Eating Local: The Cookbook Inspired by America's Farmers by Sur La Table with Janet Fletcher, includes recipes like Lebanese Pickled Turnips; Grilled Cauliflower Steaks with Tahini Sauce; and Grilled Eggplant Cannelloni with Ricotta and Prosciutto.
Makes 1 quart
Every Middle Eastern market sells jars of crunchy pickled turnips tinted the rosy color of beets. The pickles are easy to duplicate, their garnet hue achieved by adding a slice or two of raw beet to each jar. Serve with sandwiches or hamburgers in place of a store-bought dill pickle, or with sliced salumi (Italian-style cured meats) or pâté. Or offer them with olives and toasted nuts as an accompaniment to drinks. The small, thin-skinned Tokyo turnips work well here.
1. To make the pickling mixture, in a small saucepan, combine the water, salt, garlic, and chile. Set over moderate heat and stir until the salt dissolves. Set aside to cool. When cool, stir in the vinegar.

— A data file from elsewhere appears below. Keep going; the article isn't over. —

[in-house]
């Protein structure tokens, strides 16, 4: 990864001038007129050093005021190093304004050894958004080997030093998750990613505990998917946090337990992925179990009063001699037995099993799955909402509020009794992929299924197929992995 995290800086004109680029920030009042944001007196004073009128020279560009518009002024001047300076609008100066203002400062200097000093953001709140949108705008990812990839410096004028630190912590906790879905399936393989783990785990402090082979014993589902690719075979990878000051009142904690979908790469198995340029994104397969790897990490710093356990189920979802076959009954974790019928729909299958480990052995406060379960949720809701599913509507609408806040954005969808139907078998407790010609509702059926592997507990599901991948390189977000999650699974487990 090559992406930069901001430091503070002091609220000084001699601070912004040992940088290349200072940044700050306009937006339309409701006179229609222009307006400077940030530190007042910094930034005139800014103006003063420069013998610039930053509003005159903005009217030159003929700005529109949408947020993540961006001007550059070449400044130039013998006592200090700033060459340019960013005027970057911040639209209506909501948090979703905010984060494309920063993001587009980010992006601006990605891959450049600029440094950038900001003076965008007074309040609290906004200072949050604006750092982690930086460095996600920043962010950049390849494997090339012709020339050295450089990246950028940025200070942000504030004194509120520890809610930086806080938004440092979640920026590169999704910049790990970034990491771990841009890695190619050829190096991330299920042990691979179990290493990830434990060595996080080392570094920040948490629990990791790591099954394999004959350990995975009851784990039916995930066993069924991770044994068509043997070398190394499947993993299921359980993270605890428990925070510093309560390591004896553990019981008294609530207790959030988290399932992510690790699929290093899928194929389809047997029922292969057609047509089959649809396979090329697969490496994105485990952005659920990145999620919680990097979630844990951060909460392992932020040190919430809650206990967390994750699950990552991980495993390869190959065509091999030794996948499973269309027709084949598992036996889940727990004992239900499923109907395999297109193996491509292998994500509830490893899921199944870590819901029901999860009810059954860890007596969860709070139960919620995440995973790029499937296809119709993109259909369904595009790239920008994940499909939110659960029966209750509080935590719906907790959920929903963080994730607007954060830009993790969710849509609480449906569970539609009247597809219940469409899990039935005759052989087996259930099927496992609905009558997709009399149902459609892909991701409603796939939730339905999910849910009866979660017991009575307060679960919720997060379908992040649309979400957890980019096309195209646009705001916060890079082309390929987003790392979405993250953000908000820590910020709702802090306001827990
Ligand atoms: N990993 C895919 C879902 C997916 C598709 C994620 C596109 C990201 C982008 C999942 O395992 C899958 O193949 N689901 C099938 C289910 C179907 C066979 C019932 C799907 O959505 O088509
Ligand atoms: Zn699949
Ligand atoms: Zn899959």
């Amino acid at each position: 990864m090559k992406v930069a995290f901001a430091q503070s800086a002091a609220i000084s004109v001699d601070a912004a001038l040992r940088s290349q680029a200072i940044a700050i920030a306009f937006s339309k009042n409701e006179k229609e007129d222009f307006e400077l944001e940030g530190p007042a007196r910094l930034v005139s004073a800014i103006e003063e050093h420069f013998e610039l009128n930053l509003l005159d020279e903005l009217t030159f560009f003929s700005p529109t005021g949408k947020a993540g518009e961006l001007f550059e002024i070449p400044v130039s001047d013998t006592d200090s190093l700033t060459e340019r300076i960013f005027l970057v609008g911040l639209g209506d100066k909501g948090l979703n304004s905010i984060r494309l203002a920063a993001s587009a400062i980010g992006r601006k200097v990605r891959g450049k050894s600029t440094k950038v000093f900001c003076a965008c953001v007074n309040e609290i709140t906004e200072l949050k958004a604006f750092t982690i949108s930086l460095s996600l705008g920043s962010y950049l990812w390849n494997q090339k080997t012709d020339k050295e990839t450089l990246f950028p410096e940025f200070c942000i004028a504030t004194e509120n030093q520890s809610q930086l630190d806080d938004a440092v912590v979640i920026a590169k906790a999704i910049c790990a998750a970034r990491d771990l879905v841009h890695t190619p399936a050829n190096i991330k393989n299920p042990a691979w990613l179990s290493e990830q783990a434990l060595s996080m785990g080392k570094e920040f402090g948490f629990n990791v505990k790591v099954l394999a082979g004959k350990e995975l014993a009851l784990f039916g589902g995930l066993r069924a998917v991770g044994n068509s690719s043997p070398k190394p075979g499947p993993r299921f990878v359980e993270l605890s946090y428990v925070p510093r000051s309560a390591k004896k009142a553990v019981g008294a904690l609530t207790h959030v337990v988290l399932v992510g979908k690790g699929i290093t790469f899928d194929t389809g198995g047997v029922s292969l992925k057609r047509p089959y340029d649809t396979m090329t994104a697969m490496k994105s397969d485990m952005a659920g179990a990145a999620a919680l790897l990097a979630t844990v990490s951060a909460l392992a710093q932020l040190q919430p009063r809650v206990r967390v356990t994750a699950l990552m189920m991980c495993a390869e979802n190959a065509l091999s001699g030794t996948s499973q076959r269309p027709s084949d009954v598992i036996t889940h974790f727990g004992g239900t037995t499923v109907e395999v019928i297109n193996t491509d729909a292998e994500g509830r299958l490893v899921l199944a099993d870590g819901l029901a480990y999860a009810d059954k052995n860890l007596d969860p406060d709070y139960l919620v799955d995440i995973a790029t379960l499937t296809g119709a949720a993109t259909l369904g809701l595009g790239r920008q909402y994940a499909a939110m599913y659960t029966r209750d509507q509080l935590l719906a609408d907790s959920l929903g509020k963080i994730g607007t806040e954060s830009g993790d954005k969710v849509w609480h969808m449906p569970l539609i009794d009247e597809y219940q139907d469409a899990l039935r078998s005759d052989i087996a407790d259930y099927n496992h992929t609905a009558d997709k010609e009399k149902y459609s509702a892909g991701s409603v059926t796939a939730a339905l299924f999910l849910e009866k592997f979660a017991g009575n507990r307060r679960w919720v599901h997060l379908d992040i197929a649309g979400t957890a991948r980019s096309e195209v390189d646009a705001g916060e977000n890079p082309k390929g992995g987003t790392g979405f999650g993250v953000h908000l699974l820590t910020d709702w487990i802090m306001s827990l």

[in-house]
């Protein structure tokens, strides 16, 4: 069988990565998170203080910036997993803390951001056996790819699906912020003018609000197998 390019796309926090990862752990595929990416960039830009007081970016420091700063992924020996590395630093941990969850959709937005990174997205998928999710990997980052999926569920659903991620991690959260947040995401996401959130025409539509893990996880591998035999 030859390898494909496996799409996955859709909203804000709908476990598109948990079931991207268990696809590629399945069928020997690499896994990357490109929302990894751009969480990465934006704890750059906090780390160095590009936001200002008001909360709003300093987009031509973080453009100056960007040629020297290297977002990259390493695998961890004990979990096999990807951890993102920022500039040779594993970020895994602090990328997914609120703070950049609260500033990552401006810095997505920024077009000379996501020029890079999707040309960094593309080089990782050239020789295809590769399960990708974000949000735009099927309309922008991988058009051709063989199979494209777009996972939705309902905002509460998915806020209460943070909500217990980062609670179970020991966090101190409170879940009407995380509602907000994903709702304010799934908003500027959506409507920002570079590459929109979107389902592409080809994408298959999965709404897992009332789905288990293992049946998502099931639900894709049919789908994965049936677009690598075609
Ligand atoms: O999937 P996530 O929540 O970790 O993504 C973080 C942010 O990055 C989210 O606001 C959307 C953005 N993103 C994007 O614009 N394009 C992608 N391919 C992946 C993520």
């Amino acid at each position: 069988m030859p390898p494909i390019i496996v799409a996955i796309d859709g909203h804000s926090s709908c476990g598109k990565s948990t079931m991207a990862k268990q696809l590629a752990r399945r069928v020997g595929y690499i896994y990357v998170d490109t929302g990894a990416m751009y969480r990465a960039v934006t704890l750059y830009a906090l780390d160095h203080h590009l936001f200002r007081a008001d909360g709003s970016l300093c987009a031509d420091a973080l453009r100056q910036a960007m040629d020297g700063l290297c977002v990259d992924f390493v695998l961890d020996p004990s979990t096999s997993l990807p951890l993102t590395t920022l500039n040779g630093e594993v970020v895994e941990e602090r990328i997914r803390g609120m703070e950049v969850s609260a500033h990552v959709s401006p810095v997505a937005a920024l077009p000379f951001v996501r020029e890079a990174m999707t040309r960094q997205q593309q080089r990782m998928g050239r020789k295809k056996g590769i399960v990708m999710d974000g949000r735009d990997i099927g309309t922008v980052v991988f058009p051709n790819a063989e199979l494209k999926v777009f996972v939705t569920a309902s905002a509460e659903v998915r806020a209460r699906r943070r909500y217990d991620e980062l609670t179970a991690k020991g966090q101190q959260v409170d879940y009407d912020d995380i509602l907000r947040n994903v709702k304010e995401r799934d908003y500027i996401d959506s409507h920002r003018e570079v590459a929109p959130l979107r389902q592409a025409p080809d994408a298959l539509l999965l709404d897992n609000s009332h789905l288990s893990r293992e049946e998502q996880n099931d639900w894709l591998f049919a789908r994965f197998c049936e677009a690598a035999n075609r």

2. If the turnips are small and thin skinned, you do not need to peel them. Simply scrub them well and quarter them through the stem end. If they are larger and thick skinned, peel them thickly and cut each one into 6 wedges. Cut the beet into pieces of approximately the same size as the turnips.
3. Pack the vegetables into a clean 1-quart jar. Pour the pickling mixture over them, tucking the garlic halves and chile down into the jar. You should have just enough pickling mixture to cover the vegetables and fill the jar. Cover and refrigerate for 1 week before tasting. The pickled turnips will keep in the refrigerator for at least 2 weeks longer.
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This page created August 2010
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